AppGuard 4.x 32/64 Bit - Releases

Discussion in 'other anti-malware software' started by Jryder54, Oct 29, 2013.

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  1. Barb_C

    Barb_C Developer

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    Yes he confirmed it yesterday with one of the EMET developers (while at Black Hat):

    EMET GUI is in .NET but the engine is a native code (C/C++).
    EMET purely works on the user level and has no Kernel component.
    Like AG’s Guarded app concept it is recommended for risky applications but not for all applications.
    He further commented (this is my expert - not Microsoft):

    AG has no conflict with EMET when properly configured and we welcome EMET as probably the best HIPS technology. But there are multiple cases in the past including for IE protection, out of the box EMET protection could not deter unless a particular (“signature”) EMET configuration suggested per the attack. Even then such remedy usually broke the functionality of the underlying application for the sake of protection. So in such cases until EMET remedy is provided still AG will effectively protect users.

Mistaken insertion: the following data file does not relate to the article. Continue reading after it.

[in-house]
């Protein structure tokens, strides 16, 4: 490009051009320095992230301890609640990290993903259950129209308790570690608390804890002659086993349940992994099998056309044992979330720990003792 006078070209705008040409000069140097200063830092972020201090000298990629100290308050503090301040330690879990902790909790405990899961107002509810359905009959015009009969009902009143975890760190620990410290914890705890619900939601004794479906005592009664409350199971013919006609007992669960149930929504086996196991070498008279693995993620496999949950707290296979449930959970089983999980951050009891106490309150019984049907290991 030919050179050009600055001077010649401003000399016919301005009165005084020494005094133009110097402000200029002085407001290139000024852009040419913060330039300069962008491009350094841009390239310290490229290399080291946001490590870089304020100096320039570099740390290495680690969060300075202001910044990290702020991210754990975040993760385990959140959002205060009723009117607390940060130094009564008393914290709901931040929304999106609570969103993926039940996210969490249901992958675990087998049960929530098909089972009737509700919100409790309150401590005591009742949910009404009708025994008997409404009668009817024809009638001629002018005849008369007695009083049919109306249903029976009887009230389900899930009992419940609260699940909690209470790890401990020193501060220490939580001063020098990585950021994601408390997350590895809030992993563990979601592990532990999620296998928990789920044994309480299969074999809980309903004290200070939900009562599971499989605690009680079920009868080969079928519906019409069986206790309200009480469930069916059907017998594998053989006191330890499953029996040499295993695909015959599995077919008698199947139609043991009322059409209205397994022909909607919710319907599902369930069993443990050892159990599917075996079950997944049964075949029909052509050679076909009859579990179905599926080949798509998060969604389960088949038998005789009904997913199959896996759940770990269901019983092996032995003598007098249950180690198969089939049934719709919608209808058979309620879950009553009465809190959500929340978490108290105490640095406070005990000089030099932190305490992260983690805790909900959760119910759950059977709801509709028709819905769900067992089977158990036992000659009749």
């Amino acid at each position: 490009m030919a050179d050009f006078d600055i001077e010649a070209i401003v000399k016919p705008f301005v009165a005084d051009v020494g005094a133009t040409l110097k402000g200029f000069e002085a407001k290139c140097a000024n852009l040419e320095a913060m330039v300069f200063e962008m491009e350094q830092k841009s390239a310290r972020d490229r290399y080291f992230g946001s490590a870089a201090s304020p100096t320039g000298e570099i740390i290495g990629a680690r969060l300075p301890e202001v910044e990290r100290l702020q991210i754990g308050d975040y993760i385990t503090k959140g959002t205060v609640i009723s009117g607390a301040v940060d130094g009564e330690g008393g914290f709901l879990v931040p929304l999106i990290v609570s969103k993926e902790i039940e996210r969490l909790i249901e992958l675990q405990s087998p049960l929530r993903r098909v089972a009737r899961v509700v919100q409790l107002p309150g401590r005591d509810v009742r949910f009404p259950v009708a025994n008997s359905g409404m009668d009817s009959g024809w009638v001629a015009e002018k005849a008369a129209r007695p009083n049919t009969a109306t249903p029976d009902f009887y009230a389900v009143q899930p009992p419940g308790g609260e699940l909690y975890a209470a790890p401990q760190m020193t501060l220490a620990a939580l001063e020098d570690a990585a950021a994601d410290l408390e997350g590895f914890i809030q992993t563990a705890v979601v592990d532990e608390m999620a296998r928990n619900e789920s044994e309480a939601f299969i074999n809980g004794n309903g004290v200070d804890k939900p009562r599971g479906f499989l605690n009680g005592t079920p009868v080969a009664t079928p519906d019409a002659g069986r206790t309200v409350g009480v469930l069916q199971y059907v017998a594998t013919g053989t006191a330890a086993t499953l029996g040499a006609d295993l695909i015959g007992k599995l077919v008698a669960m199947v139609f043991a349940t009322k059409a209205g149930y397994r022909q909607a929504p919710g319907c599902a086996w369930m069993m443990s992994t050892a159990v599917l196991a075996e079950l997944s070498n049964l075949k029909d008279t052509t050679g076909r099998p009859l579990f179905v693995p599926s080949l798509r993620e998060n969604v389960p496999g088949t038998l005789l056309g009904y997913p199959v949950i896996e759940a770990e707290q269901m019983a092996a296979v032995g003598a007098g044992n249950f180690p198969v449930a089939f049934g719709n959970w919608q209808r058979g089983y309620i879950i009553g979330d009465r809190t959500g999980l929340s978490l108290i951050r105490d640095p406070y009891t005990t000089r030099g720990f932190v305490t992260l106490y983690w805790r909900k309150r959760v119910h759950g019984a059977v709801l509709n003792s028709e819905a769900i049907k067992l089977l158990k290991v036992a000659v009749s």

EMET is a great technology, not for every user, not for every company as the overhead of maintaining compromise between “breaking” for the sake of stringent protection vs application productivity is always a challenge as EMET in edge cases (which happens to be the case in the recent 0-day attacks on some applications including IE) relies on nondeterministic thresholds/heuristics controls. We still believe it is a great technology and we applaud Microsoft’s efforts to make this technology available for advanced users. But ultimately it is not a one-for-all tool as a 0-day protection by AG is still important protection step.